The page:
So what have I learned from this process of trying to navigate the Indian education system and the little things that spring up from time to time that we have to gingerly address? Well, it’s basically like navigating the roads, the markets, and everything else. Flexibility. Without it I would spend every second of my life here in a constant state of frustration. And I do still get frustrated–believe me. But hopefully not as much as I did when we first moved here and I had too many unrealistic expectations. Wait, I still have unrealistic expectations. Maybe someday I’ll get there.

I like to think that what my kids are lacking in knowledge of American History they make up in unique life experiences. Should I also mention my son knows how to sing the Indian national anthem in Hindi, but not ours in English? Gasp! So the adventure continues. As does the education–formal and informal–for us all.

musings on Downton Abbey

Most of you have heard of a little Masterpiece Classic series called Downton Abbey.  I saw everyone raving about it for a while on Facebook, but in my usual desire to stay behind-the-times, had resisted the temptation to get caught up in a British drama. I wasn’t even curious about it. I amaze myself sometimes.

But then a few weeks ago I was having a little bout with culture stress and decided I needed to turn my brain off for a while. So I did. In one week I watched Season 1 and Season 2. I relished afternoon nap-times and free evenings, just me and the colorful bunch of Downton residents. The days following my Downton ingestion I think I may have said a few words like the Dowager, a few like Mary, and when I was in the kitchen it may have been a little bit like Mrs. Patmore when she’s trying to get dinner on the table.  Needless to say I fell in love with the series as many of you have as well.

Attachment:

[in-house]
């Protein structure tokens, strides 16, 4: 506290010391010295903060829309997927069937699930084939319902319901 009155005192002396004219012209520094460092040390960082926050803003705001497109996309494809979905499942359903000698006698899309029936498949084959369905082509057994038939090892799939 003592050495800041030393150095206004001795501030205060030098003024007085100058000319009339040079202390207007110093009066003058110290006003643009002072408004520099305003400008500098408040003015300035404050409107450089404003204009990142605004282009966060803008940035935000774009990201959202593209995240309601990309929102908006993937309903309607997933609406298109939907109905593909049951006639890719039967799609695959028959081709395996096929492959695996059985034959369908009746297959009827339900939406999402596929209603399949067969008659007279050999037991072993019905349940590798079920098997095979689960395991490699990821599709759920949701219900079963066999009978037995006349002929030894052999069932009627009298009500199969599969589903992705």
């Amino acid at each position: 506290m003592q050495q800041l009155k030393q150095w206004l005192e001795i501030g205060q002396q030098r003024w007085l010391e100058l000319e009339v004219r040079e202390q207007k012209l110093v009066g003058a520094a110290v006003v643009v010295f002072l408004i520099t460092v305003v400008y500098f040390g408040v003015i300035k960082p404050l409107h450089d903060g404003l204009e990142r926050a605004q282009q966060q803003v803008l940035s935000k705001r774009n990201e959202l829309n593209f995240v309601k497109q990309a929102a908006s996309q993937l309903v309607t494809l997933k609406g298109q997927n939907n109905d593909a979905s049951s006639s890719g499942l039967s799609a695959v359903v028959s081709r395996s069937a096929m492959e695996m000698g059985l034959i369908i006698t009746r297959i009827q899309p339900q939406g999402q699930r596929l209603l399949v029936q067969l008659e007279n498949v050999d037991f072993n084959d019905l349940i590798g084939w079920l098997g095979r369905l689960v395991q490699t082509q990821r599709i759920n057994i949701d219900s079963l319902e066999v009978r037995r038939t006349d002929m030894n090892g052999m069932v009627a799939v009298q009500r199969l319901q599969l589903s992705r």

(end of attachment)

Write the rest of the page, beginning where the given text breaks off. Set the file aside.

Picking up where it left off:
I’m going back now and watching the series a little more slowly and chewing on it a bit. As such I’m noticing things I didn’t see when I was solely interested in the plot development–particularly as it pertains to a pair of lovebirds I won’t mention right now. So here are a few musings from a new Downton fan. At this point I should warn you, there are spoilers in this blog post. There. You’ve been warned.

Meal Time Manners – I love that the family dresses up and has dinner together every night. It’s important and expected. Now, I’m not saying I’ll be putting on my black dress every evening (oh wait, black is just for mourning and girls in black don’t get kissed according to the Dowager Countess) but I could probably stand to not look like a Holly the Haggard Housewife, even if I feel like it some days. I also want our kids to know how to behave at the table and not lick their plates and eat mashed potatoes with their fingers. Sometimes I’ll look over and my sons haven’t even touched their forks and we’ve been eating spaghetti. And no offense to the Holly’s of the world, it started with an H.

Aesthetics are Essential- For me, this is definitely true. When my house is in order I feel better and even more productive. When there is an Evererst-sized pile of laundry, dishes covering every inch of counter-space and this house is in a state of disarray, I feel out of sorts. Downton Abbey and everyone in it is expected to look a certain way. Clean, orderly, inviting. The servants particularly have to be conscious of their appearance and their actions because…

More than Just a Servant they are representatives of the family they serve or at least this is what Carson hammers into them day after day. Some certainly see it as a just a job, but for many of the servants they feel the pride of being a part of something bigger than themselves and gain their identity from it. This easily applies to modern life, too. What do I represent to the people around me? When they see me what impressions of America, motherhood, Christianity, ect, do I leave people with? Scary thought.

People Need to Feel Useful Season 2 brought this truth out. This particularly applied to the women of Downton who rolled up their sleeves during the war and found out there was more to life than tea-time and fancy gowns. Others were left struggling to understand their place in a changing world–bless Lord Grantham’s heart! Even gentlemen need to feel a sense of purpose in their day-to-day lives, even if it is just managing a grandiose estate, having a weird, albeit brief liaison with a maid, and walking your dog.